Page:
Director: Miroslav Slaboshpitsky
Stars: Grigory Fesenko, Yana Novikova
4 (out of 5) Globes
It’s not hyperbole to say the clinical Ukranian nightmare “The Tribe” is unlike any film ever made. It’s what they call that misleading, inaccurate term “pure cinema.” It has images and sounds but no words, neither printed nor said. The entire cast is deaf, and though they sign language up a storm, none of it is subtitled. (To put things in perspective, even F.W. Murnau’s “The Last Laugh,” a rare silent film with almost no intertitles, has one intertitle. This has zero.) There are sounds — including some witty plays with off-screen noises, such as ominously approaching footsteps — but some scenes unfold with the barest ambiance. The viewer is thus forced to do actual watching, not to let the mind drift to deciphering dialogue or to let the eyes zero in on words printed on the bottom of the screen. We stare head on, not given an excuse to look away, especially lest we miss one of the film’s sudden bursts of unspeakable horror.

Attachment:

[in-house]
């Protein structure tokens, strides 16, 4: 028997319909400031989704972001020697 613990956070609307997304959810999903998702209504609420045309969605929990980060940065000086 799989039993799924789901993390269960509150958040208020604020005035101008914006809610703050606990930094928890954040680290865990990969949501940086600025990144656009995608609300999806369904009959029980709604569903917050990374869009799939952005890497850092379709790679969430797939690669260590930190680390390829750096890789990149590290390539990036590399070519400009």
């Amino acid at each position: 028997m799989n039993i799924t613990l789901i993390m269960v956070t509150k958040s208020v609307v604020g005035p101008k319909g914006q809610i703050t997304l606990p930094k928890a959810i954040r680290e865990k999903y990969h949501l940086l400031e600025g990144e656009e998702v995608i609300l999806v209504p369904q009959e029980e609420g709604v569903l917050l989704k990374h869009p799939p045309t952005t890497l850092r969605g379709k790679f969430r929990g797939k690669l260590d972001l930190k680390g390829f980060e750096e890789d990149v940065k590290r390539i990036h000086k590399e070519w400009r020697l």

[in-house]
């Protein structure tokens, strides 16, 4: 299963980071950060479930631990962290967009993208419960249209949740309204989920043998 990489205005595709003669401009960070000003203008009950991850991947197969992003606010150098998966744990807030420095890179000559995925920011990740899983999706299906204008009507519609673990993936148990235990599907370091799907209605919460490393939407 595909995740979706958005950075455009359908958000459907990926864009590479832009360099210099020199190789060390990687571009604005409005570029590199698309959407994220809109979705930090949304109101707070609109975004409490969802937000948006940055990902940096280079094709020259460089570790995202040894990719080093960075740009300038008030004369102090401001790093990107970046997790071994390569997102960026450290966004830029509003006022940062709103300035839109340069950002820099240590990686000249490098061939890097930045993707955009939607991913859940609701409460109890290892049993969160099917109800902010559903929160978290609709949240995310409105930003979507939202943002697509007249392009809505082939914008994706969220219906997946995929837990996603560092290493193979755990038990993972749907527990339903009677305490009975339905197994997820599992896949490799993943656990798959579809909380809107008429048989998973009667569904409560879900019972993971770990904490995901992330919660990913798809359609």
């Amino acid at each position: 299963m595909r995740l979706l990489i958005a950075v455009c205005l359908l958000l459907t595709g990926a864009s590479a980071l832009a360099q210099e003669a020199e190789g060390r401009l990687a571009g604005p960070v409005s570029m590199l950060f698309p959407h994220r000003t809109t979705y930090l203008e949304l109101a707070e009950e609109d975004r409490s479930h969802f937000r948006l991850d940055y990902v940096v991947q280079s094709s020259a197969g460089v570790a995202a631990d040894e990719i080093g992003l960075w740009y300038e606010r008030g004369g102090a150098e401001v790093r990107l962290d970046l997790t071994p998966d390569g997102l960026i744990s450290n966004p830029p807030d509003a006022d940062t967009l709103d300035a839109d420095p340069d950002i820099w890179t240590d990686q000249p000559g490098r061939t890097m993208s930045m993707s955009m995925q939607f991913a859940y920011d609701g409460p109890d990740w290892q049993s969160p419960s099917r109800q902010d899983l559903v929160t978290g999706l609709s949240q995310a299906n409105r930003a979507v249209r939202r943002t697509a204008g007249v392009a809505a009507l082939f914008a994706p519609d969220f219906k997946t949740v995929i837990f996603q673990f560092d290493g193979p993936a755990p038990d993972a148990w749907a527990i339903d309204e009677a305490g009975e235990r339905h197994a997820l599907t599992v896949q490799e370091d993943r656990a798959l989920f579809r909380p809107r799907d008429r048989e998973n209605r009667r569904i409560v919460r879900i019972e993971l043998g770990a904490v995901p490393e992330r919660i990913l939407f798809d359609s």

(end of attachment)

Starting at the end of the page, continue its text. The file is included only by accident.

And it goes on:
Of course, you’re still using part of your attention to figure what’s going on. Plot in “The Tribe” isn’t always decipherable, and on purpose: The film, the debut feature of Miroslav Slaboshpitsky, wants to make us feel lost and out of control, much like (if nowhere near exactly like) its characters and actors. From what we can tell it deals with Sergey (Grigory Fesenko), a young man who shows up at what appears to be a school for the deaf, but may be something else entirely. (There’s one adult, who teaches woodshop, but even he seems nefarious.) Whatever it is, Sergey gets caught up with the bad kids, who aren’t just normal bad kids. They run a prostitution ring, and are prone to beatings and theft, in addition to their normal bullying duties.